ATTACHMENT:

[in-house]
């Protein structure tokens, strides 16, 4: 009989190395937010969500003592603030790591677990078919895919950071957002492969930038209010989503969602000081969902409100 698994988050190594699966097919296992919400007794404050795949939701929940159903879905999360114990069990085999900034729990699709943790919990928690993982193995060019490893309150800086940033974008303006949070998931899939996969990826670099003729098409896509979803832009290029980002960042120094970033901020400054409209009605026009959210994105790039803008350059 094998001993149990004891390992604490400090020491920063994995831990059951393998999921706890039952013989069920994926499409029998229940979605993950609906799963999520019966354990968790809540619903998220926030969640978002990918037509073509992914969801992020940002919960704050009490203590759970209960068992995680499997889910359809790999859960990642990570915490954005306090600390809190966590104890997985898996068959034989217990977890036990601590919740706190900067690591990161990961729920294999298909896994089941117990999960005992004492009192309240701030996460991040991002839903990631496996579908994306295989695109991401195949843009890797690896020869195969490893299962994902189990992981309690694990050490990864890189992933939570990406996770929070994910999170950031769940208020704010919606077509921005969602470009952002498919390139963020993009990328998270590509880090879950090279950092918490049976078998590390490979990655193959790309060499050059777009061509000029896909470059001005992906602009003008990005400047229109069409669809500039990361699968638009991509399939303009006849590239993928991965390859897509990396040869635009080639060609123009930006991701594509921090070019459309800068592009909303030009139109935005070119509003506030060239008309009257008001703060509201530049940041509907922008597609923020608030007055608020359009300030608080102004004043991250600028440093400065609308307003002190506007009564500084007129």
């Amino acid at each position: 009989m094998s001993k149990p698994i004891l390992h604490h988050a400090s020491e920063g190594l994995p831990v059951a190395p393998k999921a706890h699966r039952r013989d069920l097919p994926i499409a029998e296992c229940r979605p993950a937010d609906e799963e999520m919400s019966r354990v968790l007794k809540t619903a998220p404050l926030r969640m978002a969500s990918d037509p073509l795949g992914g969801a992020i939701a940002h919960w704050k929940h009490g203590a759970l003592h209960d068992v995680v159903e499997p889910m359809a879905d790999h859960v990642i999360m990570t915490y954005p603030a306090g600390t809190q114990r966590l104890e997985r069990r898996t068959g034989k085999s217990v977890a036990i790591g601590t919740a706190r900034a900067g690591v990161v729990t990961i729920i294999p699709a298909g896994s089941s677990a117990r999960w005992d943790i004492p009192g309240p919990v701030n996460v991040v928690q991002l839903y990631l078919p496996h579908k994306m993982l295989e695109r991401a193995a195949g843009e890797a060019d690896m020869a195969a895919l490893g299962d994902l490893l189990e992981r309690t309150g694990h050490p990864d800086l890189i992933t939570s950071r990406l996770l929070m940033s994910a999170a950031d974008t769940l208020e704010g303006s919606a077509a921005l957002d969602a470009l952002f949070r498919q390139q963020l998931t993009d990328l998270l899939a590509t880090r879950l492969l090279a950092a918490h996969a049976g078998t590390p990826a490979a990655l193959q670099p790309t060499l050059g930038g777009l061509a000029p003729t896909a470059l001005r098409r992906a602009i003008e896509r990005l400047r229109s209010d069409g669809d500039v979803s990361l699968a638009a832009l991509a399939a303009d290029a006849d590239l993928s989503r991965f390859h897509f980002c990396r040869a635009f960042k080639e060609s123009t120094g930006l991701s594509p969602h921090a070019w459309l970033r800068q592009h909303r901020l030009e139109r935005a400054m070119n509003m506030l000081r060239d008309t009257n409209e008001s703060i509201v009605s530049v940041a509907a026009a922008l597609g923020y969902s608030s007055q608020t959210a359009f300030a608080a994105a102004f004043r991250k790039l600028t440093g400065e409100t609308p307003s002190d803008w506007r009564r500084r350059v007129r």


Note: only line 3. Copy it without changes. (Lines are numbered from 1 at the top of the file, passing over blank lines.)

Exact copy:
């Amino acid at each position: 009989m094998s001993k149990p698994i004891l390992h604490h988050a400090s020491e920063g190594l994995p831990v059951a190395p393998k999921a706890h699966r039952r013989d069920l097919p994926i499409a029998e296992c229940r979605p993950a937010d609906e799963e999520m919400s019966r354990v968790l007794k809540t619903a998220p404050l926030r969640m978002a969500s990918d037509p073509l795949g992914g969801a992020i939701a940002h919960w704050k929940h009490g203590a759970l003592h209960d068992v995680v159903e499997p889910m359809a879905d790999h859960v990642i999360m990570t915490y954005p603030a306090g600390t809190q114990r966590l104890e997985r069990r898996t068959g034989k085999s217990v977890a036990i790591g601590t919740a706190r900034a900067g690591v990161v729990t990961i729920i294999p699709a298909g896994s089941s677990a117990r999960w005992d943790i004492p009192g309240p919990v701030n996460v991040v928690q991002l839903y990631l078919p496996h579908k994306m993982l295989e695109r991401a193995a195949g843009e890797a060019d690896m020869a195969a895919l490893g299962d994902l490893l189990e992981r309690t309150g694990h050490p990864d800086l890189i992933t939570s950071r990406l996770l929070m940033s994910a999170a950031d974008t769940l208020e704010g303006s919606a077509a921005l957002d969602a470009l952002f949070r498919q390139q963020l998931t993009d990328l998270l899939a590509t880090r879950l492969l090279a950092a918490h996969a049976g078998t590390p990826a490979a990655l193959q670099p790309t060499l050059g930038g777009l061509a000029p003729t896909a470059l001005r098409r992906a602009i003008e896509r990005l400047r229109s209010d069409g669809d500039v979803s990361l699968a638009a832009l991509a399939a303009d290029a006849d590239l993928s989503r991965f390859h897509f980002c990396r040869a635009f960042k080639e060609s123009t120094g930006l991701s594509p969602h921090a070019w459309l970033r800068q592009h909303r901020l030009e139109r935005a400054m070119n509003m506030l000081r060239d008309t009257n409209e008001s703060i509201v009605s530049v940041a509907a026009a922008l597609g923020y969902s608030s007055q608020t959210a359009f300030a608080a994105a102004f004043r991250k790039l600028t440093g400065e409100t609308p307003s002190d803008w506007r009564r500084r350059v007129r």